Service providers whose customers complain that they're spending too much on storage can use one of these five storage compression techniques to cut storage costs.
It's a fact: Most data stored on disk today has at least some statistical redundancy and is easily compacted. Compressing this information cuts the amount of physical storage required to as little as one-third the space. Your customers are looking for ways to leverage lossless and transparent storage compression technology to control the cost of storage. Let's review the top five methods for storage compression.
File system compression
File system compression takes a fairly straightforward approach to reducing the storage footprint of data by transparently compressing each file as it is written to disk. Early PCs had relatively expensive hard drives; with storage space at a premium, software compression tools such as DiskDoubler and SuperStor Pro were very popular, and, in fact, they pioneered mainstream file system compression. But file system compression has long been plagued by complaints of poor performance. The truth is that it should be deployed selectively on highly compressible files that are written once and then accessed infrequently. For example, databases make horrible file system compression candidates, whereas application logs are great candidates for storage compression.
Storage array compression
Storage vendors have been slow to implement compression directly into their products because it is technically difficult to implement it at the block level below the file system. But what if there were a file system in the storage array? Sun Microsystems did just that when it integrated the server, SAN fabric and storage into a single system, the Sun Fire x4500. This server comes with ZFS installed and has loads of internal storage. Deploy it as a NAS device with ZFS compression enabled and look out!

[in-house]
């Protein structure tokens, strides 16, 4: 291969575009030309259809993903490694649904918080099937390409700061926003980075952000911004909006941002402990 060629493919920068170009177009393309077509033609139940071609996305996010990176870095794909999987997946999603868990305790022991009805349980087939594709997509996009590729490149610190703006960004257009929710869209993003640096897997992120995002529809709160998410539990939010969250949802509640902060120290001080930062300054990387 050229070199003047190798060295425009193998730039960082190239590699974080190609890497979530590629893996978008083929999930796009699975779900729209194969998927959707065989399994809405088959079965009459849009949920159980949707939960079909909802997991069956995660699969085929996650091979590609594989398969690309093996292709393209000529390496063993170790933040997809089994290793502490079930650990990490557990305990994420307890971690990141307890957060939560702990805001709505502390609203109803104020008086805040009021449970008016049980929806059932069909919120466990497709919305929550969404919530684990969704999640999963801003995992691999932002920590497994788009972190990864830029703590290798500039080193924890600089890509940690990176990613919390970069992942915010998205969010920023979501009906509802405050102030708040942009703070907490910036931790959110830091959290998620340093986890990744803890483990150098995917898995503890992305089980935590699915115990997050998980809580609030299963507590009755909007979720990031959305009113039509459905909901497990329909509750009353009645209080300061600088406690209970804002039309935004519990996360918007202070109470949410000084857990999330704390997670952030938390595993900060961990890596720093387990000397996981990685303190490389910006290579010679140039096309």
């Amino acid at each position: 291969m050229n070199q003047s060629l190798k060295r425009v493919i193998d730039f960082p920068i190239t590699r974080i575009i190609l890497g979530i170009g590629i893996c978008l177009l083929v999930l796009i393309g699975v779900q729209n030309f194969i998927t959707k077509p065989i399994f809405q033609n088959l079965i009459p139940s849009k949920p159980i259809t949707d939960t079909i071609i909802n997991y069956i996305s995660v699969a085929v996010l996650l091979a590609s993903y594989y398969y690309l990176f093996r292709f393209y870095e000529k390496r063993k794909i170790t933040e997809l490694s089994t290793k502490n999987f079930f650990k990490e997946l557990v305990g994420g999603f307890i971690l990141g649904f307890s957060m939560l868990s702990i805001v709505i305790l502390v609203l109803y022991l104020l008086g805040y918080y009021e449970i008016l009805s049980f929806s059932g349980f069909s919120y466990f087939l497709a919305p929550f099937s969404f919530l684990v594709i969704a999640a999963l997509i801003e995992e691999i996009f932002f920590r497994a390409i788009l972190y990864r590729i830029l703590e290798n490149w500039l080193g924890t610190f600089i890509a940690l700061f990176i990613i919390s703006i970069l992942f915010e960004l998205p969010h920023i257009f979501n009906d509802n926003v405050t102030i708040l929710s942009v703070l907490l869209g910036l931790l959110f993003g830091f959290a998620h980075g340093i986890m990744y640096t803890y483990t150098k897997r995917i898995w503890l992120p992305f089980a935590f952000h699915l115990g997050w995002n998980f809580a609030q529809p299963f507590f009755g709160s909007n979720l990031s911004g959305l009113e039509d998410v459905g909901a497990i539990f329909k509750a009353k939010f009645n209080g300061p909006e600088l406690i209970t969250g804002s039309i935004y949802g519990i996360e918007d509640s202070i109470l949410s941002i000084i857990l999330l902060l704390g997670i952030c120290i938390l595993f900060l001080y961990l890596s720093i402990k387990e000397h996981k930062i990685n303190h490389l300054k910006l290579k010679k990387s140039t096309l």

NAS compression appliances
Isn't capitalism great? When there is a need, there will be a product to fill it. If your customer uses NAS storage and complains that it doesn't support compression natively, look to the Storwize STN-6000p series. Install the appliance between the storage device and the network, and it will do on-the-fly lossless and transparent storage compression. Improving the NAS storage capacity by 300% should provide a quick ROI.
Backup storage compression
Almost as old as file system compression is tape hardware compression. It's so commonplace that tape media manufacturers list compressed capacities in their marketing materials. Tape hardware compression is good for a few reasons: It doesn't slow things down, is included on every modern drive type and usually provides compression ratios of better than 2:1. Virtual tape libraries (VTLs) also support compression, but not all VTL compression is created equal: Several VTL manufacturers still use software compression, which slows down the write speeds.
We saved the holy grail of all compression techniques for last. At the time of this writing, a Google search produces more than 560,000 pages of information about deduplication. The concept is relatively new, and the demand is high. Data deduplication comes in two forms: source-based and target-based. Source-based deduplication is handled at the client by products such as Symantec Puredisk and EMC Avamar. Target-based deduplication happens at the storage device in VTLs and NAS storage arrays like Data Domain, EMC DL3D, Diligent ProtectTIER, Sepaton S2100 and Quantum DXi series. It has become so prevalent that I believe it will simply become an embedded feature in storage devices.
About the author:
Brian Peterson is an independent IT infrastructure analyst, with a background in enterprise storage and open systems computing platforms. A recognized expert in his field, Brian has held positions of responsibility on both the supplier and customer sides of IT.
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